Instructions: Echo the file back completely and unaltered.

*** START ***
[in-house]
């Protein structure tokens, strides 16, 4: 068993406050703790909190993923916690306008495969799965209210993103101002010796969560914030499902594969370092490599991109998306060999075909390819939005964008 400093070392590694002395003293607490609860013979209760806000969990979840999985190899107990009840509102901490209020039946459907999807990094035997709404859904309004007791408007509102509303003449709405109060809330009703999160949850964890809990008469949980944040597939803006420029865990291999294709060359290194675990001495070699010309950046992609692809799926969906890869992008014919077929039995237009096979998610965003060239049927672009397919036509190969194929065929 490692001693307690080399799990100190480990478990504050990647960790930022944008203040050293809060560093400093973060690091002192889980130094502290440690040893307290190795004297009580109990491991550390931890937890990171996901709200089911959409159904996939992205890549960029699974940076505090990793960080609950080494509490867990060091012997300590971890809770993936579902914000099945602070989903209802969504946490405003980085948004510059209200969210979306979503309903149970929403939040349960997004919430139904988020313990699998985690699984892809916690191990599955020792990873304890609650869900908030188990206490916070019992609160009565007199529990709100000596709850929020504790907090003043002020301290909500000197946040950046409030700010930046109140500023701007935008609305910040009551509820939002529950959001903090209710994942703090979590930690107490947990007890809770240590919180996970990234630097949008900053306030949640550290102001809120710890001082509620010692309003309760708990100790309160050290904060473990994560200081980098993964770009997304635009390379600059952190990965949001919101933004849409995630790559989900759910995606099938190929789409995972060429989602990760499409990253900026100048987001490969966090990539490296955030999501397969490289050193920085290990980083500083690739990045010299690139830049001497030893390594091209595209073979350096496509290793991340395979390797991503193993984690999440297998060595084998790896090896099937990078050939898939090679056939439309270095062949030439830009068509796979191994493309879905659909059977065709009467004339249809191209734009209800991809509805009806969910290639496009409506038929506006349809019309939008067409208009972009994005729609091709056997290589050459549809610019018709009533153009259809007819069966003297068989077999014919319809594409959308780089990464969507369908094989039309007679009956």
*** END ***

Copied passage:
[in-house]
């Protein structure tokens, strides 16, 4: 068993406050703790909190993923916690306008495969799965209210993103101002010796969560914030499902594969370092490599991109998306060999075909390819939005964008 400093070392590694002395003293607490609860013979209760806000969990979840999985190899107990009840509102901490209020039946459907999807990094035997709404859904309004007791408007509102509303003449709405109060809330009703999160949850964890809990008469949980944040597939803006420029865990291999294709060359290194675990001495070699010309950046992609692809799926969906890869992008014919077929039995237009096979998610965003060239049927672009397919036509190969194929065929 490692001693307690080399799990100190480990478990504050990647960790930022944008203040050293809060560093400093973060690091002192889980130094502290440690040893307290190795004297009580109990491991550390931890937890990171996901709200089911959409159904996939992205890549960029699974940076505090990793960080609950080494509490867990060091012997300590971890809770993936579902914000099945602070989903209802969504946490405003980085948004510059209200969210979306979503309903149970929403939040349960997004919430139904988020313990699998985690699984892809916690191990599955020792990873304890609650869900908030188990206490916070019992609160009565007199529990709100000596709850929020504790907090003043002020301290909500000197946040950046409030700010930046109140500023701007935008609305910040009551509820939002529950959001903090209710994942703090979590930690107490947990007890809770240590919180996970990234630097949008900053306030949640550290102001809120710890001082509620010692309003309760708990100790309160050290904060473990994560200081980098993964770009997304635009390379600059952190990965949001919101933004849409995630790559989900759910995606099938190929789409995972060429989602990760499409990253900026100048987001490969966090990539490296955030999501397969490289050193920085290990980083500083690739990045010299690139830049001497030893390594091209595209073979350096496509290793991340395979390797991503193993984690999440297998060595084998790896090896099937990078050939898939090679056939439309270095062949030439830009068509796979191994493309879905659909059977065709009467004339249809191209734009209800991809509805009806969910290639496009409506038929506006349809019309939008067409208009972009994005729609091709056997290589050459549809610019018709009533153009259809007819069966003297068989077999014919319809594409959308780089990464969507369908094989039309007679009956």